How to Plant Camellias in the Garden
The camellia is a woody shrub which tends to bloom in the cooler months of fall through early spring. One of the things I love most about the shrub is how the dark glossy green leaf complements the colorful rose-shaped bloom. Camellia blooms range in a variety of colors, from whites, yellows, pinks, reds and bicolored flowers, the blooms can reach up to 5 inches in diameter.
Camellia shrubs frequently grow 5 to 7 feet wide and often reach about 15 feet tall. Since there are more than 300 different species of camellia, the exact size of your shrub will course will depend upon the exact variety of camellia you decide to plant. Although the shrubs can go relatively tall, they only grow about one foot a year.
Due to their dense foliage, landscapers often implement camellias into hedges, use them as anchoring plants, or even highlight them as a stand-alone shrub.
How to Plant Outside
Select a good planting location for your camellia shrub, they prefer to grow in a partially shaded to full-sun location with well-draining soil.
Prepare a hole for the camellia. Dig the hole one and a half times as deep, and twice as wide as the current pot.
Remove the camellia from the pot and gently spread the roots apart.
Combine the soil from the hole with a generous amount of peat moss or compost.
Set the camellia in the hole and backfill with dirt mixture. Add enough dirt to fill surround the roots, making sure to keep the shrub at about the same soil height as it was planted in the pot. Don’t allow the base of the trunk to go below the soil line.
Apply at least two inches of mulch around the base of the shrub to help keep moisture levels high.
Water the plant thoroughly at planting and regularly through the growing cycle.
Camellias prefer to grow while sheltered from the summer’s heat and hot afternoon sun. Locate plants on the northern side of the house or under the shade of taller trees. Not only will the proper location held shade plants in the hot summer months, but it will shelter the shrub from harsh winter winds.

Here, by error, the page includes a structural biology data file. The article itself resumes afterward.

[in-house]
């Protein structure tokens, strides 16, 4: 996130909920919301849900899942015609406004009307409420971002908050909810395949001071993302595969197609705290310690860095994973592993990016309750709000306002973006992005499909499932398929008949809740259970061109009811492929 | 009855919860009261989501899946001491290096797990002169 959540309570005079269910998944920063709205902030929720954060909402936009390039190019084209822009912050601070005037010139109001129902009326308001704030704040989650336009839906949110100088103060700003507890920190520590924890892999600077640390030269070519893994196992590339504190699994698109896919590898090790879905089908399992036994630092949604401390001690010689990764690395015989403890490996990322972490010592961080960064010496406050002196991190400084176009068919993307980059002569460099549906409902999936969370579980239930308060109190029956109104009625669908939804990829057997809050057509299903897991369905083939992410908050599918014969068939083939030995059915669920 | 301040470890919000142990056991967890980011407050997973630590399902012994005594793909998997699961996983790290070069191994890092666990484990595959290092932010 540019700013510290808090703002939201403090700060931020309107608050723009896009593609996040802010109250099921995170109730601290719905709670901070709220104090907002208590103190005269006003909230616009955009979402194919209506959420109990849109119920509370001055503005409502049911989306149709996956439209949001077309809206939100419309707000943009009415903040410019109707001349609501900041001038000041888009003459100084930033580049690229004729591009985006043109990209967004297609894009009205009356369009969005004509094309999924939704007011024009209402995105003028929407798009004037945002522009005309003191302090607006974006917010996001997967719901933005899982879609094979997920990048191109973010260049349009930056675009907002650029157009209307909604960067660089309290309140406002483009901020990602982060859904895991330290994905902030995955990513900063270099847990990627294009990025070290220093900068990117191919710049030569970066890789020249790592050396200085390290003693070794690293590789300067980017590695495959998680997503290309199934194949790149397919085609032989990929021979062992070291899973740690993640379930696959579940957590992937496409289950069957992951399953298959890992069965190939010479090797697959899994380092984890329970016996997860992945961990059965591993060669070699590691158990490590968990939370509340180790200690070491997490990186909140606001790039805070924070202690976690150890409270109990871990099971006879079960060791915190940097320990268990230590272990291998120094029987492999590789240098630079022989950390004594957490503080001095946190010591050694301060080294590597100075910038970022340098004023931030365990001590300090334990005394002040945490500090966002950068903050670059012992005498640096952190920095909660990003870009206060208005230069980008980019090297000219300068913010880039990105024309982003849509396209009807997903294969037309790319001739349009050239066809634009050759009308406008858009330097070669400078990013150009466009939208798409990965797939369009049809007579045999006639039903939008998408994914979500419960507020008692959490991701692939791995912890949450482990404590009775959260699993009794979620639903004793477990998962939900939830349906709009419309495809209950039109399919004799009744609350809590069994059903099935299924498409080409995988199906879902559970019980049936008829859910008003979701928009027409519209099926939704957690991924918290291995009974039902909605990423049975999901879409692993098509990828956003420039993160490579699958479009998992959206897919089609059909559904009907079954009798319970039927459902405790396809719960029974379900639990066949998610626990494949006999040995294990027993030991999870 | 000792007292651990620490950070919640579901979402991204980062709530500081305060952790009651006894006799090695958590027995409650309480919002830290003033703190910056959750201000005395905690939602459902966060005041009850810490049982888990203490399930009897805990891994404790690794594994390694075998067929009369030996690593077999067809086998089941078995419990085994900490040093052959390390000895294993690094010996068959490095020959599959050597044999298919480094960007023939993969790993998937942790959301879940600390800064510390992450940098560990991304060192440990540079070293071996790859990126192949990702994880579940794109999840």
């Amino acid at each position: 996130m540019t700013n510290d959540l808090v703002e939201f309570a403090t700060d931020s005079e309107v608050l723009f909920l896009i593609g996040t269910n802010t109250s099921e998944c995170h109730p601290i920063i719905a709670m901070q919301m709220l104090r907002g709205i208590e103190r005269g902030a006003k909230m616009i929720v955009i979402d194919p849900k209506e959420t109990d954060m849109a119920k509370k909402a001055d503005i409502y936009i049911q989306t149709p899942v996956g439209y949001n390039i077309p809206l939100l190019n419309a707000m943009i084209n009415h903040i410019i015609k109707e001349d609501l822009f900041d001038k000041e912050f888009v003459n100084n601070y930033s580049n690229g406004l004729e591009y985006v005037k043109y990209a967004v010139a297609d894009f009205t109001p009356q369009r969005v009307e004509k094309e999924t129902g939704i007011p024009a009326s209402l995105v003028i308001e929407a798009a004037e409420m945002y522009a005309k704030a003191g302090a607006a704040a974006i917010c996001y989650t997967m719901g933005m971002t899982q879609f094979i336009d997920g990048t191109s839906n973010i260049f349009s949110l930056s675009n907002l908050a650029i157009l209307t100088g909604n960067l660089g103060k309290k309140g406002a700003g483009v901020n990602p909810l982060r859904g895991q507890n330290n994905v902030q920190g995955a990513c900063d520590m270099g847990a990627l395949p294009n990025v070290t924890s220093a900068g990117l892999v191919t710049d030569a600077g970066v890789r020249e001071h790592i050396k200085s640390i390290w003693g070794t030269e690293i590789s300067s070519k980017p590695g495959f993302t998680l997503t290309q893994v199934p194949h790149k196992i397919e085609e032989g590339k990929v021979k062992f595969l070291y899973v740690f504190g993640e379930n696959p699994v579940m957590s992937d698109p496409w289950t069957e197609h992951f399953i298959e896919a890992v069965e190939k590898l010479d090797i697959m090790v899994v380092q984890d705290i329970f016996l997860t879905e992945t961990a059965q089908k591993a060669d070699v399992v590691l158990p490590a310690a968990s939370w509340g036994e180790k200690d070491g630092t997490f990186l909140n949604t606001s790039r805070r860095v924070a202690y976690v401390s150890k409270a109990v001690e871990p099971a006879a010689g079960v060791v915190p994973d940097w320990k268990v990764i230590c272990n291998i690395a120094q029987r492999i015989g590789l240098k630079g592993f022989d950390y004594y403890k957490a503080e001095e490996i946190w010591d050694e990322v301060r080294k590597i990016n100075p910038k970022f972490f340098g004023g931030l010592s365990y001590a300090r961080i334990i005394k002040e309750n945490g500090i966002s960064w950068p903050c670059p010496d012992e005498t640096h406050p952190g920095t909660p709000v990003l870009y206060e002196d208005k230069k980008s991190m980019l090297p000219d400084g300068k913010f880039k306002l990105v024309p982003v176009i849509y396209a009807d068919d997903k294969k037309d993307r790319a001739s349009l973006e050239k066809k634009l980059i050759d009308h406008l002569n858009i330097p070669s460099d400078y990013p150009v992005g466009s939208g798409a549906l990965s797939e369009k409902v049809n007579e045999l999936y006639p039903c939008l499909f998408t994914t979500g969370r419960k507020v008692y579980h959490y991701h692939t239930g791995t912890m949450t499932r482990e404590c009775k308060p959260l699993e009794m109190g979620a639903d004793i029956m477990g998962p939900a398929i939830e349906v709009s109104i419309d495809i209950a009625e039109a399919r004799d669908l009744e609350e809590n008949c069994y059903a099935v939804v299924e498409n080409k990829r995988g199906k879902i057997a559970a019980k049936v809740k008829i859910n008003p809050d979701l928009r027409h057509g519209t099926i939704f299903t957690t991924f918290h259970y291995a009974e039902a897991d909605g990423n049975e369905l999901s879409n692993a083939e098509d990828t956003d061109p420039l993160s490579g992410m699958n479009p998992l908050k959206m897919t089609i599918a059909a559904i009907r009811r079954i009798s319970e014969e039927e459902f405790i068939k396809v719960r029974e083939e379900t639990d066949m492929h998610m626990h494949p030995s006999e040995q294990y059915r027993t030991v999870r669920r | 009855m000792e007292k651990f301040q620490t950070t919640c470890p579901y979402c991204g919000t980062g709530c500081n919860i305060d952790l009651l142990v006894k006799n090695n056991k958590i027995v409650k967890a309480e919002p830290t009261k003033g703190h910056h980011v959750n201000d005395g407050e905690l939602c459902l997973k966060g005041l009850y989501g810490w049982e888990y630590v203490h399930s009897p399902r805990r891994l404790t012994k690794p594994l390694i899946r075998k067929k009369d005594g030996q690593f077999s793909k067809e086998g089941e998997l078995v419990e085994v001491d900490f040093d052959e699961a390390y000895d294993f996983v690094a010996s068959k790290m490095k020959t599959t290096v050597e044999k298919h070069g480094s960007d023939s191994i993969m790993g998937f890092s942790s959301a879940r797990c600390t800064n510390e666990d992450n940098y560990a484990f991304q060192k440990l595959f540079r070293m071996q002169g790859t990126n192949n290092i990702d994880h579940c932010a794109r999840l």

Increase water levels during the peak blooming season. Help keep moisture levels up by applying several inches of mulch near the base of the plant, but ensure the mulch doesn’t touch the trunk. Keep camellias adequately watered until moist, but not soggy.
Don’t be overly concerned with a lot of bloom drop; camellias are known for producing more blooms that they will actually open. Excessive bloom drop may indicate too much water, too little water, or being exposed to sudden freezing temps.
Once your camellia shrub is well established for a few years you may skip supplemental watering. Just ensure that the soil is well-draining.
How to Prune Camellias
Pruning camellias not only helps tend the overall shape of the shrub, but it also encourages fullness. Plan to prune your shrub before buds form.
Pinch off the tender ends of branches by hand, or use a pair of sterilized clippers to remove tips of the branches.
Make deeper cuts to remove damaged or diseased stems, or to open up the shrub so it can receive more light. Cut back lower branches to encourage upward growth.
“Debud” your shrub when blooms start to bloom to close to each other. Consider removing interior growing buds to allow the shrub to focus energy on the outer blooms.
Pests And Problems
Periodically inspect the underside of leaves for signs of scale or spider mites. Apply an insecticidal soap or alcohol to the leaves to eradicate the source of the critters.
Keep the area under your camellia tidy to help prevent fungus. Rake and remove fallen blooms and leaves frequently.
Yellow or falling blooms may indicate blight. Sanitize the are thoroughly by removing all dropped petals and leaves, as well as any mulch. Refresh the area by applying a fresh 4 to 5 inches of mulch beneath the shrub.
This article is accurate and true to the best of the author’s knowledge. Content is for informational or entertainment purposes only and does not substitute for personal counsel or professional advice in business, financial, legal, or technical matters.